Sunday, October 25, 2009

Continuing Medical Maintenance

Continuing medical maintenance (CMM) is the latest hot topic in Oklahoma workers' compensation. Usage of generic and designer drugs is on the rise. Thanks to the ubiquitous marketing campaigns of the drug companies, patients can now tell their doctors what to prescribe for their ailments.

In the workers' compensation world this translates into escalating use of narcotics to control chronic non-cancer pain. Unfortunately the pain relieving effect brings the risk of side effects that alter the emotional and mental status of the patient. They also may increase the patient's pain sensitivity. Besides the risk to the patient, there is an ever increasing expense to the insurance carrier.

Judges must weight these costs and benefits while complying with the legal intent of CMM to provide stability to the injured worker's condition after he has reached maximum medical improvement. We are concerned that the Physican Advisory Committee Guidelines for Prescription of Opioid Medications is not followed after a CMM order is issued with the resulting escalation of narcotic strength and dosage. It should be noted that the Guidelines require the physician to wean the patient from narcotics if there has not been an improvement in physical functioning. I seldom see this happening after a CMM order.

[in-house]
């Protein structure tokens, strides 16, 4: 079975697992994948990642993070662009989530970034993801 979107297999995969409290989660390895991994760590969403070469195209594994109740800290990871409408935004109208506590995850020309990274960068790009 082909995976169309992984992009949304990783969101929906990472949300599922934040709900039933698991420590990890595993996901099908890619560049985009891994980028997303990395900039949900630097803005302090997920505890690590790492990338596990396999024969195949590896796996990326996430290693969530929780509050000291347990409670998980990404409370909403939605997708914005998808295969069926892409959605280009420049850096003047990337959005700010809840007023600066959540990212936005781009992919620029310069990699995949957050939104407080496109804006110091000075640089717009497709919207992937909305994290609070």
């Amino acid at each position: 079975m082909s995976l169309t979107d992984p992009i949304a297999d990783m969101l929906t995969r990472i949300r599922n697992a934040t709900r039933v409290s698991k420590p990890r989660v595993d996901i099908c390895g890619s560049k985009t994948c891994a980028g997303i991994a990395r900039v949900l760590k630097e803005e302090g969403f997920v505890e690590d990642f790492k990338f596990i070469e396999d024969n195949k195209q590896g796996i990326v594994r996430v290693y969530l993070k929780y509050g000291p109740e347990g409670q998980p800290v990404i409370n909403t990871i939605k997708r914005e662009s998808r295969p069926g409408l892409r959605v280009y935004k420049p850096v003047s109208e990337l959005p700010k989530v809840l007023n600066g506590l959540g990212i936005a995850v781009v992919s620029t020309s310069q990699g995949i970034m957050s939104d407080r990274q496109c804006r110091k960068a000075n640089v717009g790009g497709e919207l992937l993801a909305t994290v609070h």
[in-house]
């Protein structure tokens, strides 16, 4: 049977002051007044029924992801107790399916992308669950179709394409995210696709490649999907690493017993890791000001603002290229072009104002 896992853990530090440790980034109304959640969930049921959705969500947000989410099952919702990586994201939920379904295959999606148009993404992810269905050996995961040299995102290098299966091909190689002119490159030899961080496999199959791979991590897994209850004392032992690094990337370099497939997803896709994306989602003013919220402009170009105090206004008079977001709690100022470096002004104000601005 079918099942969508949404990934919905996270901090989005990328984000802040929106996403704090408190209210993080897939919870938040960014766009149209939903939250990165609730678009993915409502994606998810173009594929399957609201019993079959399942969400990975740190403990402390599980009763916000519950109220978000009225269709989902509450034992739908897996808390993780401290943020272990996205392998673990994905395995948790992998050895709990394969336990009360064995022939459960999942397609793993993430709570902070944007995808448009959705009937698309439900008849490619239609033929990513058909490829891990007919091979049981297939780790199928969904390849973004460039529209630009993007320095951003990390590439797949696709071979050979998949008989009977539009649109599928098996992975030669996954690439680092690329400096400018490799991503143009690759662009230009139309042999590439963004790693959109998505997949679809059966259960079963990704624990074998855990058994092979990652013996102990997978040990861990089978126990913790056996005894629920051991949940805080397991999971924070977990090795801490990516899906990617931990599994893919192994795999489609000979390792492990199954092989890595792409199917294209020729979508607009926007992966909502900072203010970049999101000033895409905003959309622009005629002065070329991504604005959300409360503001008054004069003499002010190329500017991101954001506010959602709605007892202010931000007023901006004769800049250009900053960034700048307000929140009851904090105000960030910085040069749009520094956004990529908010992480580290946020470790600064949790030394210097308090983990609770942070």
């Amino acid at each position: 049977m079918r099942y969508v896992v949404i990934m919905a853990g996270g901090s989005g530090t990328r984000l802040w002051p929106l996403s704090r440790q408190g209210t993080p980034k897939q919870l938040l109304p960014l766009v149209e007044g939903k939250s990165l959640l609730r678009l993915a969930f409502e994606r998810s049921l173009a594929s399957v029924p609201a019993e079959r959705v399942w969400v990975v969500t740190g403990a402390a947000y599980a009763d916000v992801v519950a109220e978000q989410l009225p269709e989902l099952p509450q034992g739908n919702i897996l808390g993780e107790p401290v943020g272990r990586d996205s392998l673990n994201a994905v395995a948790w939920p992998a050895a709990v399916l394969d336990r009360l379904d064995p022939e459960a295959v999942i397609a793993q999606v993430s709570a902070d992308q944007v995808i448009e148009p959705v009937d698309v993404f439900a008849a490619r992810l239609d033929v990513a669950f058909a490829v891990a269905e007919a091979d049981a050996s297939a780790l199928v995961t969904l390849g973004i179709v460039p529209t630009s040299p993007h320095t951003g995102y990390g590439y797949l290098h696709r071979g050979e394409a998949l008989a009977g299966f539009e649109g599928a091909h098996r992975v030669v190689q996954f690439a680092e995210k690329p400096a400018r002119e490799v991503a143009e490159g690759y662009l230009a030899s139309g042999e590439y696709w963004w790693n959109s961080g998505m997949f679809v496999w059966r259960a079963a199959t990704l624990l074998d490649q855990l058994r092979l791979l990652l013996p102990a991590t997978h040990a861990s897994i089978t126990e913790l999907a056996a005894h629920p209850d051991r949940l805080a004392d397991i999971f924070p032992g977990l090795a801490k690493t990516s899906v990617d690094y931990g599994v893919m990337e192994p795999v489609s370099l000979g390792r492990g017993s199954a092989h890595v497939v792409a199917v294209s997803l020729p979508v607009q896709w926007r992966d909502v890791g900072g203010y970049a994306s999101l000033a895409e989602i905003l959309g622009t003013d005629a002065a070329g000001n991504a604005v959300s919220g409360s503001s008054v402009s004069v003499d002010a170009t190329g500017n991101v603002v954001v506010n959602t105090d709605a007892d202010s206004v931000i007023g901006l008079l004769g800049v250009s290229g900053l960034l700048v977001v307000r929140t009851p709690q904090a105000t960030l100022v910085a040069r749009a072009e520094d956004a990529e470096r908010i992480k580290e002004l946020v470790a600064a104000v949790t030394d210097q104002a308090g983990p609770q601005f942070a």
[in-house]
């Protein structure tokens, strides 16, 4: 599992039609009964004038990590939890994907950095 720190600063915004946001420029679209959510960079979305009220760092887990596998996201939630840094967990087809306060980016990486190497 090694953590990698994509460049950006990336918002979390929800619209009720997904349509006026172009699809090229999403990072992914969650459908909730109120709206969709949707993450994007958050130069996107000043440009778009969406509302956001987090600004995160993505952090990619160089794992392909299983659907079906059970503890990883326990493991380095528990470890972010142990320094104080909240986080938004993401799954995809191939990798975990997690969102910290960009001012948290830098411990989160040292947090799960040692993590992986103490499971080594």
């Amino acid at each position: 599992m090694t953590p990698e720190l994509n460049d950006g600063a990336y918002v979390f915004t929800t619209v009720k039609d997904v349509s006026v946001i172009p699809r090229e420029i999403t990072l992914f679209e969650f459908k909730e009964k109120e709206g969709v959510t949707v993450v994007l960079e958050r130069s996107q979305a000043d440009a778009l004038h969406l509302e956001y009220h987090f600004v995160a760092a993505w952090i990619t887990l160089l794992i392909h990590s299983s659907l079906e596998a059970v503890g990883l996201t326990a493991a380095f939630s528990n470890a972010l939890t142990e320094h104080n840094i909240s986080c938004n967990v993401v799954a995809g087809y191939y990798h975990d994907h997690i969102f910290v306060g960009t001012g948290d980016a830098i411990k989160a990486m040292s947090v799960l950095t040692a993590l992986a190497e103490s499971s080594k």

How can we balance the needs and risks? There are no guidelines that establish fact patterns justifying a CMM order. Case law requires medical evidence before a time limitation can be imposed, and statements that CMM "should be limited to ___ months" are conspicuously absent from the medical reports. Current orders used by all the judges allow the parties [insurance carriers, this includes you] to modify or review the CMM order at any time, but they never do.

So, what can we do? As usual there isn't just one approach to solving the problem. We can wait for an appellate decision that settles the issue, or we can wait for the legislature to enact restrictions, or . . . .

Rather than waiting, I have revised my standard CMM orders.

If the claimant is expected to receive narcotics, my order will automatically review the case in six months to decide whether he and his physician are complying with the Guidelines. If there is no improvement of function over the baseline, weaning may be ordered; or the review may be rescheduled until I am satisfied that continued dispensing of narcotics is justified.

If the claimant is not expected to receive narcotics, there is no review; and narcotics may not be prescribed without a subsequent court order.

This approach imposes limitations that protect the injured worker and assures Court review. Let's not allow the cure to be worse than the injury.

1 comment:

  1. The opioids narcotics are effective for diseases such as chronic pain partially solved, medicines like hydrocodone, Vicodin, Lortab, oxycodone, Lorcet are widely used in USA and Europe for medical specialists according to findrxonline the percentage of use of these drugs is very high in this part of the continent.